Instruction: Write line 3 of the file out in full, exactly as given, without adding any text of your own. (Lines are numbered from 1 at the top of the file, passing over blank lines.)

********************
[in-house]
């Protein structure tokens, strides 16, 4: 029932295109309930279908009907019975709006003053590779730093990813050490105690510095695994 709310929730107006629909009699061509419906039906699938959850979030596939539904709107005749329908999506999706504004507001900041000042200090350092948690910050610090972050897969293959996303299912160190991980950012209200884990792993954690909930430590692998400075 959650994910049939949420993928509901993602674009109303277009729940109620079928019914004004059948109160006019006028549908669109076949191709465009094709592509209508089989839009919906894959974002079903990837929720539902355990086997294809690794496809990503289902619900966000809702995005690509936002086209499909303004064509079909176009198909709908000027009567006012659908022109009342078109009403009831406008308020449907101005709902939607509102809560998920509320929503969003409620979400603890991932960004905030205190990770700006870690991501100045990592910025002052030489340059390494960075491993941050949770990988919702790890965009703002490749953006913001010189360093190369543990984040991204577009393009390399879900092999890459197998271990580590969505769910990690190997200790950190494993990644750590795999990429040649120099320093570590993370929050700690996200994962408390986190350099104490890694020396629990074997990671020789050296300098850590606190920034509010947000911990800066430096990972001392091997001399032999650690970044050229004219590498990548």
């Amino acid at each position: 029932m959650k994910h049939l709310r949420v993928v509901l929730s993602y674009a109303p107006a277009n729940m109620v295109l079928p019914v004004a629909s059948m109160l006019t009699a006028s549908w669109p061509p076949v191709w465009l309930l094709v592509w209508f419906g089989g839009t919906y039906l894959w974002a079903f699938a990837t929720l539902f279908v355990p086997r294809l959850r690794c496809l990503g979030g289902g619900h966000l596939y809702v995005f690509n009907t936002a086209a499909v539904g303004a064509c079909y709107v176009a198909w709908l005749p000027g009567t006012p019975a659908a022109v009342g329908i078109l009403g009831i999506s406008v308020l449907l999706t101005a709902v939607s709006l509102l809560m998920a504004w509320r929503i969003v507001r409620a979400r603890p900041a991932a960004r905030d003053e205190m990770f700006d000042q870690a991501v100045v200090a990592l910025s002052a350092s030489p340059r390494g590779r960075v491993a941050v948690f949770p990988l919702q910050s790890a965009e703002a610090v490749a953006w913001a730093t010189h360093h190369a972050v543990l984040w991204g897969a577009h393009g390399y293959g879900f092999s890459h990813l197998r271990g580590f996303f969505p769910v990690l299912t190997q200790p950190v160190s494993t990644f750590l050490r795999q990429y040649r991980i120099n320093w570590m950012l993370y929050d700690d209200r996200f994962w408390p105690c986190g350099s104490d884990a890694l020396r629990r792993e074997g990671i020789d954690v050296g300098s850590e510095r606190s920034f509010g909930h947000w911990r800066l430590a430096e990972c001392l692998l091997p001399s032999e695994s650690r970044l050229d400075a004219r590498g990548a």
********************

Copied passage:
């Amino acid at each position: 029932m959650k994910h049939l709310r949420v993928v509901l929730s993602y674009a109303p107006a277009n729940m109620v295109l079928p019914v004004a629909s059948m109160l006019t009699a006028s549908w669109p061509p076949v191709w465009l309930l094709v592509w209508f419906g089989g839009t919906y039906l894959w974002a079903f699938a990837t929720l539902f279908v355990p086997r294809l959850r690794c496809l990503g979030g289902g619900h966000l596939y809702v995005f690509n009907t936002a086209a499909v539904g303004a064509c079909y709107v176009a198909w709908l005749p000027g009567t006012p019975a659908a022109v009342g329908i078109l009403g009831i999506s406008v308020l449907l999706t101005a709902v939607s709006l509102l809560m998920a504004w509320r929503i969003v507001r409620a979400r603890p900041a991932a960004r905030d003053e205190m990770f700006d000042q870690a991501v100045v200090a990592l910025s002052a350092s030489p340059r390494g590779r960075v491993a941050v948690f949770p990988l919702q910050s790890a965009e703002a610090v490749a953006w913001a730093t010189h360093h190369a972050v543990l984040w991204g897969a577009h393009g390399y293959g879900f092999s890459h990813l197998r271990g580590f996303f969505p769910v990690l299912t190997q200790p950190v160190s494993t990644f750590l050490r795999q990429y040649r991980i120099n320093w570590m950012l993370y929050d700690d209200r996200f994962w408390p105690c986190g350099s104490d884990a890694l020396r629990r792993e074997g990671i020789d954690v050296g300098s850590e510095r606190s920034f509010g909930h947000w911990r800066l430590a430096e990972c001392l692998l091997p001399s032999e695994s650690r970044l050229d400075a004219r590498g990548a």